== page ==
RADIO OPERATORS - SPARKS - RADIO TECHNICIANS
RADIO TECHNOLOGISTS - RADIO ENGINEERS
RADIO INSPECTORS - SPECTRUM MANAGERS
OPÉRATEURS RADIO - TECHNICIENS RADIO
TECHNOLOGUES RADIO - INGÉNIEURS RADIO
INSPECTEURS RADIO - GESTIONNAIRES DU SPECTRE
Charles James Acton
Internationally Recognized Radio Specialist Retires
Seen at a farewell gathering for retiring Superintendent of Radio Regulations and International Agreements Charles J. Acton (third from right) were, from left, H. R. Newcombe, superintendent of radio authorization and enforcement; W. A. Caton, controller of radio regulations; Mrs. Acton; Mr. Acton; Miss A. B. Warner, statistics and frequency records; and F. T. Nixon, director of the telecommunications and electronics branch.
Charles James Acton, a World War I radio operator who became one of the world's best known specialists in international radio regulations, retired at the end of July.
As superintendent of radio regulations and international agreements in the telecommunications and electronics branch since 1954, he has spent the past 25 years making sure that Canada receives its fair share of the use of the radio spectrum.
In 1959 Mr. Acton brought singular honor to Canada when he was unanimously elected chairman of one of the largest technical conferences in history, the 117-nation Seventh Administrative Radio Conference of the International Telecommunications Union (ITU) at Geneva.
Mr. Acton became a government radio operator in 1919 and spent the next four years at West Coast radio stations. He returned to Ottawa as a senior radio operator in 1923 and became a radio inspector in 1930.
At the beginning of World War II Mr. Acton assumed the responsibility for allied general frequency co-operation in the area of Canada and the Northwest Atlantic.
After the war the use of radio increased to a point where international regulations had to be revised. In 1947 Mr. Acton was a member of the Canadian delegation to the ITU conference in Atlantic City where these revisions were carried out.
He subsequently attended such international conferences as the Provisional Frequency Registration Board, Geneva, 1948-49; the High Frequency Broadcasting Conference, Mexico City, 1948-49; the Extraordinary Administrative Radio Conference, Geneva, 1951, and the Buenos Aires Plenipotentiary Conference in 1952.
He also represented Canada for many years on the ITU Administrative Council, which meets annually in Geneva, and was chairman of that body in 1954.
A native of England, Mr. Acton came to Canada at an early age and settled in Brockville. He now lives in Ottawa.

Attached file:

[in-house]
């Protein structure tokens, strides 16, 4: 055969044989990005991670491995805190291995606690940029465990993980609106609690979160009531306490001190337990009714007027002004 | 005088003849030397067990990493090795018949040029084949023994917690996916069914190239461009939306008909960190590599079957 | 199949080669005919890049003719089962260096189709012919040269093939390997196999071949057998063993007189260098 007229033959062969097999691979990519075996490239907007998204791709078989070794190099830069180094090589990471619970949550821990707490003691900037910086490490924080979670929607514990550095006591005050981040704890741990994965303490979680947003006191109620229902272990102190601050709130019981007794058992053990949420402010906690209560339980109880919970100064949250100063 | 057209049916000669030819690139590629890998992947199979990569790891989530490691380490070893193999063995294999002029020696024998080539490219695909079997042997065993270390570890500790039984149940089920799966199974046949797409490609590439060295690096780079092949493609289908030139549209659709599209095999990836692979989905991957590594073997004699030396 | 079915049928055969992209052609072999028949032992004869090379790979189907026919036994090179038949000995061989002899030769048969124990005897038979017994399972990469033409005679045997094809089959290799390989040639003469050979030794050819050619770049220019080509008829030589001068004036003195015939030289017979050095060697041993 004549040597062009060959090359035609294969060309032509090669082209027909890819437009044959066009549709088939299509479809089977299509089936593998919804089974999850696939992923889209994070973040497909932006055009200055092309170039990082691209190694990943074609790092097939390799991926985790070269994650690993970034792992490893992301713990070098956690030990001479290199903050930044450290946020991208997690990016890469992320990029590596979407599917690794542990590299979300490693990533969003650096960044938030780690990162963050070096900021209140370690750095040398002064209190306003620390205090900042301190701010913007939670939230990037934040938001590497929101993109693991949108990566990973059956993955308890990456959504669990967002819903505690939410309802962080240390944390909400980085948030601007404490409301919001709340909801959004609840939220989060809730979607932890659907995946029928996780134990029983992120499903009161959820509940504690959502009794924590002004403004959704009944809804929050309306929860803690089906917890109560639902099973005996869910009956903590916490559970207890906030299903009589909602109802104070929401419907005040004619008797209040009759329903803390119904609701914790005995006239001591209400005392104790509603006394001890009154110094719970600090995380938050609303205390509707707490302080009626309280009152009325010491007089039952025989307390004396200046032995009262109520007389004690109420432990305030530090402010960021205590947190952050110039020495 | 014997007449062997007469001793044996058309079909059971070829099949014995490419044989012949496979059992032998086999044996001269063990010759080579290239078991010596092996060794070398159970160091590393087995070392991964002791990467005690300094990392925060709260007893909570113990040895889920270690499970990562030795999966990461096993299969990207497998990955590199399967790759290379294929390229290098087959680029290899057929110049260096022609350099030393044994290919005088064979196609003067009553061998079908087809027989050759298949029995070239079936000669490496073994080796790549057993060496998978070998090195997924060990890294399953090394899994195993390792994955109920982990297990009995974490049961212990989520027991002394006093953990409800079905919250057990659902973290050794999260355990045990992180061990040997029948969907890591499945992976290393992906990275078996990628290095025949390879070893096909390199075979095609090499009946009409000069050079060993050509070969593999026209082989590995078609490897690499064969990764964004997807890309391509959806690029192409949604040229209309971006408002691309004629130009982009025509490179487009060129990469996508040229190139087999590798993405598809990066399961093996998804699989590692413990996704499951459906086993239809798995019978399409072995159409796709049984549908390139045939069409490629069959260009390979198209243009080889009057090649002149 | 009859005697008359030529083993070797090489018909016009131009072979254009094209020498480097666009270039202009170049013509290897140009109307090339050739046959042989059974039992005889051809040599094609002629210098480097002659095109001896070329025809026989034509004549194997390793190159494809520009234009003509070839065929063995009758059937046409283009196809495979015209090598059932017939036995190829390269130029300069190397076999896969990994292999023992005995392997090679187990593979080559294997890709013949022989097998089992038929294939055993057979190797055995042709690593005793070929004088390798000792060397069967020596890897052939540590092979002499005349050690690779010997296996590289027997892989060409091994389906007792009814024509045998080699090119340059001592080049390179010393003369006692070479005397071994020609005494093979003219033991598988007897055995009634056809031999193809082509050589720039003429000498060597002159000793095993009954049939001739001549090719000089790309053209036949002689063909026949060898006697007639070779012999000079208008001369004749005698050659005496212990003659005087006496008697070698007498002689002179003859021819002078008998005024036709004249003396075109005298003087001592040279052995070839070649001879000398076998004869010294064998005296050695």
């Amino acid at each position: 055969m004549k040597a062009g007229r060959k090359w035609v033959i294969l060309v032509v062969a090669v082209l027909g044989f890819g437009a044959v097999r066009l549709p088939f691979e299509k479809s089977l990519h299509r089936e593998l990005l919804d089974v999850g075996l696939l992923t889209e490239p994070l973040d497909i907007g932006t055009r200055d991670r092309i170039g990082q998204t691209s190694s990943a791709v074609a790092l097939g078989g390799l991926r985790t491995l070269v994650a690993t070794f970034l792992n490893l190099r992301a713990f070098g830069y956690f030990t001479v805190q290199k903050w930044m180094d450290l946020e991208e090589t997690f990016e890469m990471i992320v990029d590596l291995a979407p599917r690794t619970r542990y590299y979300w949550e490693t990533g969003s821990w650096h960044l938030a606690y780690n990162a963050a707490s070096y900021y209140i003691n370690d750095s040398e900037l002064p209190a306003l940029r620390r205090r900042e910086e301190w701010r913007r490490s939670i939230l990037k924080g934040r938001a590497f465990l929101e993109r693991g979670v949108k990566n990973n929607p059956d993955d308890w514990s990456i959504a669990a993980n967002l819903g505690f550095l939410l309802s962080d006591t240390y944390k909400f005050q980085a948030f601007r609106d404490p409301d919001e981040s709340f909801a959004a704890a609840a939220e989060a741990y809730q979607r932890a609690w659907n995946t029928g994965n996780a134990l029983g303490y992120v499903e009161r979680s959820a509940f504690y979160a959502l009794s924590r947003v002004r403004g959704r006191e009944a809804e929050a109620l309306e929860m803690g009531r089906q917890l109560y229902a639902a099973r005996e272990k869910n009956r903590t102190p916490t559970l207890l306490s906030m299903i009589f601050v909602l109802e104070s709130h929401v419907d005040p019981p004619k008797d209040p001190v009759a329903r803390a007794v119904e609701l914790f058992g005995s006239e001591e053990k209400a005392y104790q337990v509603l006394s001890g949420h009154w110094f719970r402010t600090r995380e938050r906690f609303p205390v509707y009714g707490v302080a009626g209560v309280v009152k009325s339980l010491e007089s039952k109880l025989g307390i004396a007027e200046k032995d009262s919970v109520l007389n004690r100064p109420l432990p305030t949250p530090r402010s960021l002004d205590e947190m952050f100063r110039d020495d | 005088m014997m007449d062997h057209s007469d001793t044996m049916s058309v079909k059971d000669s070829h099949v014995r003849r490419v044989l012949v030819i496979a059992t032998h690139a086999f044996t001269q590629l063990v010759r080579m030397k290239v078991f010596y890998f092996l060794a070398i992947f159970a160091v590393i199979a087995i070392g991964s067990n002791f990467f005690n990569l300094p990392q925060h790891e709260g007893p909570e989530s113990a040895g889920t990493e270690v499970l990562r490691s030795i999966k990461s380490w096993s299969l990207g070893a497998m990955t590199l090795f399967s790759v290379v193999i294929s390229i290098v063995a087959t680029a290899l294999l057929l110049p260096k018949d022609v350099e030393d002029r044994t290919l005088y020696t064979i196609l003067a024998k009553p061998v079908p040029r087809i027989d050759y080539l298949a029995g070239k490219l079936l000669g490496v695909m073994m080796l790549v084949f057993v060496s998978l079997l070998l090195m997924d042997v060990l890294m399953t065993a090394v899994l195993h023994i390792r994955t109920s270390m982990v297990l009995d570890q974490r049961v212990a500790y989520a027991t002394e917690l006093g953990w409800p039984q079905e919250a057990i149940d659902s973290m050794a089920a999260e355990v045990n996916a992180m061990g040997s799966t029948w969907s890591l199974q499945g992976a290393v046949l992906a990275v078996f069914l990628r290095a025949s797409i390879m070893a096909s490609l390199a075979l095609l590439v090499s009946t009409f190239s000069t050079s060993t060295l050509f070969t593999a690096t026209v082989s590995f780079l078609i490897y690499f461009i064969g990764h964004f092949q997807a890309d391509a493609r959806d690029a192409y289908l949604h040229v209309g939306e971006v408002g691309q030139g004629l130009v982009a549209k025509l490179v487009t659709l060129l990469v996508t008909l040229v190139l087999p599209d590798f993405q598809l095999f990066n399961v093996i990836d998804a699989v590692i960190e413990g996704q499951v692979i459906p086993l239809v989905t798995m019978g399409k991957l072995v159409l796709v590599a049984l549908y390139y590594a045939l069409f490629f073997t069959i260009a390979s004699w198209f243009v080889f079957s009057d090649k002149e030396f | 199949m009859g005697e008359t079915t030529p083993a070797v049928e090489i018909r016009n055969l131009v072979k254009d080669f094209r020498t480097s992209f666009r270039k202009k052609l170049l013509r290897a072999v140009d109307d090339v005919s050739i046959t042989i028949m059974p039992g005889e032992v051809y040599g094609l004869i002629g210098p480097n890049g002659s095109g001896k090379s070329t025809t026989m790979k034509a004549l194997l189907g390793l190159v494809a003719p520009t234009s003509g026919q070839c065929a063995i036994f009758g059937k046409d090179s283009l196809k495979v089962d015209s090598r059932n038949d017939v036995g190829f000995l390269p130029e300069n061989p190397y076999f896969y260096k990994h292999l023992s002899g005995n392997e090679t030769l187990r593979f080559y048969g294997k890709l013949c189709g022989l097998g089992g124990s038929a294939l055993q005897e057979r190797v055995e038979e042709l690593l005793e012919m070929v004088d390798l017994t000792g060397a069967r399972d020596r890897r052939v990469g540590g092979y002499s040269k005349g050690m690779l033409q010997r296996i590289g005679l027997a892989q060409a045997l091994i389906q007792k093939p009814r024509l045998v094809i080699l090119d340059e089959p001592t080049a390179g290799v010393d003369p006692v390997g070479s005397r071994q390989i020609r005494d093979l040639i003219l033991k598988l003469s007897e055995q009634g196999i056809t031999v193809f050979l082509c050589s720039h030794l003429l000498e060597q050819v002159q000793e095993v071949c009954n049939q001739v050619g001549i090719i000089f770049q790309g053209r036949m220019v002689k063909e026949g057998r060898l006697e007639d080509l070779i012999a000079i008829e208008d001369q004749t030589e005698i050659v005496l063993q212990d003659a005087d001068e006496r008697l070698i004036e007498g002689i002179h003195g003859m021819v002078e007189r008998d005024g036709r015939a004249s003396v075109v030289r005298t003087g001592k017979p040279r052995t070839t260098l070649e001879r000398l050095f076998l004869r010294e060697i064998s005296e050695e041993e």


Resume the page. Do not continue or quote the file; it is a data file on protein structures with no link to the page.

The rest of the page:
Mr. Acton received a portable television set as a farewell gift from his many friends and associates. Among those speaking on behalf of the department on his last day of work were F. J. Nixon, director of the telecommunications and electronics branch; W. A. Caton, controller of radio regulations; and H. R. Newcombe, superintendent of radio authorization and enforcement.
Silent Key at Age 93
Contributed much to Canadian Amateur Radio
(c) The Canadian Amateur magazine
Radio Amateurs of Canada Inc.
Reprinted with permission
Starting as a radio operator after service in France during World War I, Charlie advanced to become Canada's Chief Radio Inspector.
Following World War II, he was made responsible for looking after Canada's International interests in radio. He represented Canada at the Plenipotentiary and Administrative Radio Conferences at Atlantic City in 1947 when the International Telecommunications Union was reorganized and the ITU Radio Regulations (including the allocation tables) were completely revised.
Representing Canada during the'50s and '60s, he negotiated with the United States a number of bi-lateral agrreements regarding the use of radio. Two of these, which we Amateurs now take for granted, are the reciprocal operating and third party traffic agreements. During the same period, Charlie also negotiated reciprocal licensing and third party agreements with many other countries for the benefit of Canadian Amateurs.
In those years he also represented Canada at just about every radio conference held by the ITU including the frequent Extraordinary Administrative Radio Conferences of the early 'S0s and the unsuccessful HF Broadcasting Conferences at FlorenceRapallo and Mexico City. He took part in many yearly sessions of the Administrative Council, once as Chairman.
ITU members honoured his abilities, knowledge and tact by selecting him to chair the 1959 Administrative Conference, called a WARC today, when the ITU Radio Regulations were again completely overhauled. He retired following the 1963 session of Council.
Really, it was Charlie who established Canada as a significant participant in the field of international radio negotiations and ensured that the rights of Canada in radio were fully secured by international treaties and regulations. We Canadians owe him a tremendous debt of gratitude.